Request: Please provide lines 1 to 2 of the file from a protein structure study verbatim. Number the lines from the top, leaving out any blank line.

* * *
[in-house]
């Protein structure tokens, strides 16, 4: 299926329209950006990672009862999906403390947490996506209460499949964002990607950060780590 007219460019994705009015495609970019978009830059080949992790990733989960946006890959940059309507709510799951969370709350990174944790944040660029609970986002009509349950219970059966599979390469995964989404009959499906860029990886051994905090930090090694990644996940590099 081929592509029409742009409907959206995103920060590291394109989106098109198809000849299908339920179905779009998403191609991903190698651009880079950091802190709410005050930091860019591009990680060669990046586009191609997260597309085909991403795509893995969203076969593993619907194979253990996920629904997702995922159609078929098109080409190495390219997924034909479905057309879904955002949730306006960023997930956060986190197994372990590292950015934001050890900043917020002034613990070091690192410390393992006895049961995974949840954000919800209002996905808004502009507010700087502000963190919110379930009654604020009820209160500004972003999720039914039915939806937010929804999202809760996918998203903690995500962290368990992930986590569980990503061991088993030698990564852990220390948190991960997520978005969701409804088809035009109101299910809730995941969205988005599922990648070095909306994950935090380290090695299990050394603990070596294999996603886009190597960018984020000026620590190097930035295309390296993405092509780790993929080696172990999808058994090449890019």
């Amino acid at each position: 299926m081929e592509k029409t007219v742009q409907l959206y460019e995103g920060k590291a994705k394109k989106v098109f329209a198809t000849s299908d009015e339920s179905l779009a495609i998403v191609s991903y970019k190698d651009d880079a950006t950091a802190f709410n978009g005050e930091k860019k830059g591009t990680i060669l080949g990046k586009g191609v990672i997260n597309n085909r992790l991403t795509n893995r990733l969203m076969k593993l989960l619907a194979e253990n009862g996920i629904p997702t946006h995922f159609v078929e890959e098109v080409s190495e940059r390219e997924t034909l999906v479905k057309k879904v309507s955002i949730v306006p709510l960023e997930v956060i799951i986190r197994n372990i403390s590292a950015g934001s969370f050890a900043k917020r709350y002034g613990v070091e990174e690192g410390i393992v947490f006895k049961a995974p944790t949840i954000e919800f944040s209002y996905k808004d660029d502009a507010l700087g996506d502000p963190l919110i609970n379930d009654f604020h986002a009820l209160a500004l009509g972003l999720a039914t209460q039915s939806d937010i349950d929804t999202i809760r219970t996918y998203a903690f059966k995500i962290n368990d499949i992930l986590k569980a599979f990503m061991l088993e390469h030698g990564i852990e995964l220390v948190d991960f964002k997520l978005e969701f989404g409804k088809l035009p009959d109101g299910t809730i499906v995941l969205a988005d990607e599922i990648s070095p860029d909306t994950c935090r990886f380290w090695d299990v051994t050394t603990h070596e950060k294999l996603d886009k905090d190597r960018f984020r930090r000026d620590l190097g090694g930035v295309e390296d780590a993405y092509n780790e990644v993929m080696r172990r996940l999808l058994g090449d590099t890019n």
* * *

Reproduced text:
[in-house]
């Protein structure tokens, strides 16, 4: 299926329209950006990672009862999906403390947490996506209460499949964002990607950060780590 007219460019994705009015495609970019978009830059080949992790990733989960946006890959940059309507709510799951969370709350990174944790944040660029609970986002009509349950219970059966599979390469995964989404009959499906860029990886051994905090930090090694990644996940590099 081929592509029409742009409907959206995103920060590291394109989106098109198809000849299908339920179905779009998403191609991903190698651009880079950091802190709410005050930091860019591009990680060669990046586009191609997260597309085909991403795509893995969203076969593993619907194979253990996920629904997702995922159609078929098109080409190495390219997924034909479905057309879904955002949730306006960023997930956060986190197994372990590292950015934001050890900043917020002034613990070091690192410390393992006895049961995974949840954000919800209002996905808004502009507010700087502000963190919110379930009654604020009820209160500004972003999720039914039915939806937010929804999202809760996918998203903690995500962290368990992930986590569980990503061991088993030698990564852990220390948190991960997520978005969701409804088809035009109101299910809730995941969205988005599922990648070095909306994950935090380290090695299990050394603990070596294999996603886009190597960018984020000026620590190097930035295309390296993405092509780790993929080696172990999808058994090449890019």